PostgreSQL Date/Time Functions with examples

Please refer the post Date/Time Data Type for Date/Time Data Types

Additional to date/time data types postgresql supplies a bunch of data/time functions too like AGE, EXTRACT, DATE_PART, DATE_TRUNC etc.

AGE

AGE is one of the useful date/time function supplied in PostgreSQL. AGE between two date gives you the difference in Years, Months and Days

postgres=# select AGE(current_date,'12-Jan-2020');
          age           
------------------------
 2 years 5 mons 24 days
(1 row)

AGE can be used with date and timestamp arguments

age(timestamp ‘2001-04-10’, timestamp ‘1957-06-13’) → 43 years 9 mons 27 days

age ( timestamp, timestamp ) → interval

age ( date, date ) → interval

age ( timestamp ) → interval

age(timestamp ‘1957-06-13’) → 62 years 6 mons 10 days

EXTRACT

EXTRACT is another useful function, retrieves subfields such as year or hour from date/time values

Few examples given in the below tables

yearextract(year from timestamp ‘2022-07-05 19:09:15’) -> 2022
monthextract(month from timestamp ‘2022-07-05 19:09:15’) -> 7
dayextract(day from timestamp ‘2022-07-05 19:09:15’) ->5
hourextract(hour from timestamp ‘2022-07-05 19:09:15’) -> 19
minuteextract(minute from timestamp ‘2022-07-05 19:09:15’) -> 9
secondsextract(second from timestamp ‘2022-07-05 19:09:15.123456’) -> 15.123456
millisecondsextract(year from timestamp ‘2022-07-05 19:10:15’) -> 15123.456
centuryextract(century from now()) -> 21
dowday of week, extract(dow from now()) -> 2
doyday of year, extract(doy from now()) -> 186
epochextract(epoch from now()) -> 1657029477.791060
julianextract(julian from now()) -> 2459766.81384544296296296296
microsecondsextract(microseconds from timestamp ‘2022-07-05 19:09:15.123456’) -> 15.123456
quarterextract(quarter from now()) -> 3
timezoneextract(timezone from now()) -> 19800 ( i.e. 5:30 in seconds )
timezone_hourextract(timezone_hour from now()) -> 5
timezone_minuteextract(timezone_minute from now()) -> 30
weekextract(week from now()) -> 27

DATE_PART

The date_part function is modeled on the traditional Ingres equivalent to the SQL-standard function extract. Date_Part and Extract functions more over same.

date_part(‘field’, source)

SELECT date_part(‘day’, TIMESTAMP ‘2001-02-16 20:38:40’) -> 16

SELECT date_part(‘day’, now()) -> 5 ( i.e today’s day)

DATE_TRUNC

The function date_trunc is conceptually similar to the trunc function for numbers.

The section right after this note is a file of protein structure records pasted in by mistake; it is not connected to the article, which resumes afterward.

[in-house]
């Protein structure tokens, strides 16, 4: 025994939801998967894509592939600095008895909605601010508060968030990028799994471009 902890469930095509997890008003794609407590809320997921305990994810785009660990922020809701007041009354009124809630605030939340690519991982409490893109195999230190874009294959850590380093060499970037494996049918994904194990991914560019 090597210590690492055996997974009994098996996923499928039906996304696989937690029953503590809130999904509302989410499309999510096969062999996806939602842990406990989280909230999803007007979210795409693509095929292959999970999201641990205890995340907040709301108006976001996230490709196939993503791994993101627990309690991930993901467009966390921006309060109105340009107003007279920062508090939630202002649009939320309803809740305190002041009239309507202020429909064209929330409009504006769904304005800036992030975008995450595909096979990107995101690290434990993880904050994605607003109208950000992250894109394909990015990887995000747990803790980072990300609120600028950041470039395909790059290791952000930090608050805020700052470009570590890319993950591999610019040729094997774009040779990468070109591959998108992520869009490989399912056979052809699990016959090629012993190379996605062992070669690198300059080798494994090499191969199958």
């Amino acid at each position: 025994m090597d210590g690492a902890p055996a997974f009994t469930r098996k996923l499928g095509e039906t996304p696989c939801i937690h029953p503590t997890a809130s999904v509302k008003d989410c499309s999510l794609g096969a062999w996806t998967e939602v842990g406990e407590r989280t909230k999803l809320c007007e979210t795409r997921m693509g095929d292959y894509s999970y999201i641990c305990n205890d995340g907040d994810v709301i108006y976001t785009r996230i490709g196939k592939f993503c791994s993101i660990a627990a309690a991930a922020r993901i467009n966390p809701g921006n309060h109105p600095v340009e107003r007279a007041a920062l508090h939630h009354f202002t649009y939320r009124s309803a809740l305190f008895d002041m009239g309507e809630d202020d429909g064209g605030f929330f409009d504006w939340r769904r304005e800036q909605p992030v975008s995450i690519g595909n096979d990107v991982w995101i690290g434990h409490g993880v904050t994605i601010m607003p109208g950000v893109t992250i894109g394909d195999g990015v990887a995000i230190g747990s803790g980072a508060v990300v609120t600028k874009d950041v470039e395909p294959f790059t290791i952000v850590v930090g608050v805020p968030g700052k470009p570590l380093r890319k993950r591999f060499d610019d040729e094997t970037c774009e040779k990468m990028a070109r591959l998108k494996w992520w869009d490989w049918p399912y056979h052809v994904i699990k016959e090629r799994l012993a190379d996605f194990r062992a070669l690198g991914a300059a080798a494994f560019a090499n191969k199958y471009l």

date_trunc(field, source [, time_zone ])

Valid values for field are:
microseconds
milliseconds
second
minute
hour
day
week
month
quarter
year
decade
century
millennium

SELECT date_trunc(‘day’, TIMESTAMP ‘2022-06-05 19:55:20’) -> 2022-06-05 00:00:00

SELECT date_trunc(‘year’, TIMESTAMP ‘2022-06-05 19:55:20’) -> 2022-01-01 00:00:00

DATE_BIN

The function date_bin “bins” the input timestamp into the specified interval (the stride) aligned with a specified origin

date_bin(stride, source, origin)

SELECT date_bin(’15 minutes’, TIMESTAMP ‘2020-02-11 15:44:17’,TIMESTAMP ‘2001-01-01’)

-> 2020-02-11 15:30:00

SELECT date_bin(’15 minutes’, TIMESTAMP ‘2020-02-11 15:44:17’,TIMESTAMP ‘2001-01-01 00:02:30’)

-> 2020-02-11 15:32:30

Current Date/Time

PostgreSQL provides a number of functions that return values related to the current date and time.

These SQL-standard functions all return values based on the start time of the current transaction:

CURRENT_DATE

CURRENT_TIME

CURRENT_TIMESTAMP

CURRENT_TIME(precision)

CURRENT_TIMESTAMP(precision)

LOCALTIME

LOCALTIMESTAMP

LOCALTIME(precision)

LOCALTIMESTAMP(precision)

CURRENT_TIME and CURRENT_TIMESTAMP deliver values with time zone; LOCALTIME and LOCALTIMESTAMP deliver values without time zone.

CURRENT_TIME, CURRENT_TIMESTAMP, LOCALTIME, and LOCALTIMESTAMP can optionally take a precision parameter, which causes the result to be rounded to that many fractional digits in the seconds field. Without a precision parameter, the result is given to the full available precision.

CURRENT_TIMEselect CURRENT_TIME -> 20:13:37.337674+05:30
CURRENT_TIMESTAMPselect CURRENT_TIMESTAMP -> 2022-07-05 20:13:37.337674+05:30
LOCALTIMEselect LOCALTIME -> 20:16:00.1013
LOCALTIMESTAMPselect LOCALTIMESTAMP -> 2022-07-05 20:16:55.83616
NOW()select now() -> 2022-07-05 20:17:35.395143+05:30
CURRENT_DATEselect CURRENT_DATE -> 2022-07-05
CLOCK_TIMESTAMP()select CLOCK_TIMESTAMP() -> 2022-07-05 20:21:00.971717+05:30
TRANSACTION_TIMESTAMP()select TRANSACTION_TIMESTAMP() -> 2022-07-05 20:21:00.971717+05:30
STATEMENT_TIMESTAMP()select STATEMENT_TIMESTAMP() -> 2022-07-05 20:21:00.986545+05:30
TIMEOFDAY()select TIMEOFDAY() -> Tue Jul 05 20:22:32.235574 2022 IST

PostgreSQL also provides functions that return the start time of the current statement, as well as the actual current time at the instant the function is called.

transaction_timestamp() is equivalent to CURRENT_TIMESTAMP, but is named to clearly reflect what it returns

statement_timestamp() returns the start time of the current statement

(more specifically, the time of receipt of the latest command message from the client). statement_timestamp() and transaction_timestamp() return the same value during the first command of a transaction, but might differ during subsequent commands

clock_timestamp() returns the actual current time, and therefore its value changes even within a single SQL command.
timeofday() is a historical PostgreSQL function. Like clock_timestamp(), it returns the actual
current time, but as a formatted text string rather than a timestamp with time zone
value. now() is a traditional PostgreSQL equivalent to transaction_timestamp()

 

 

 

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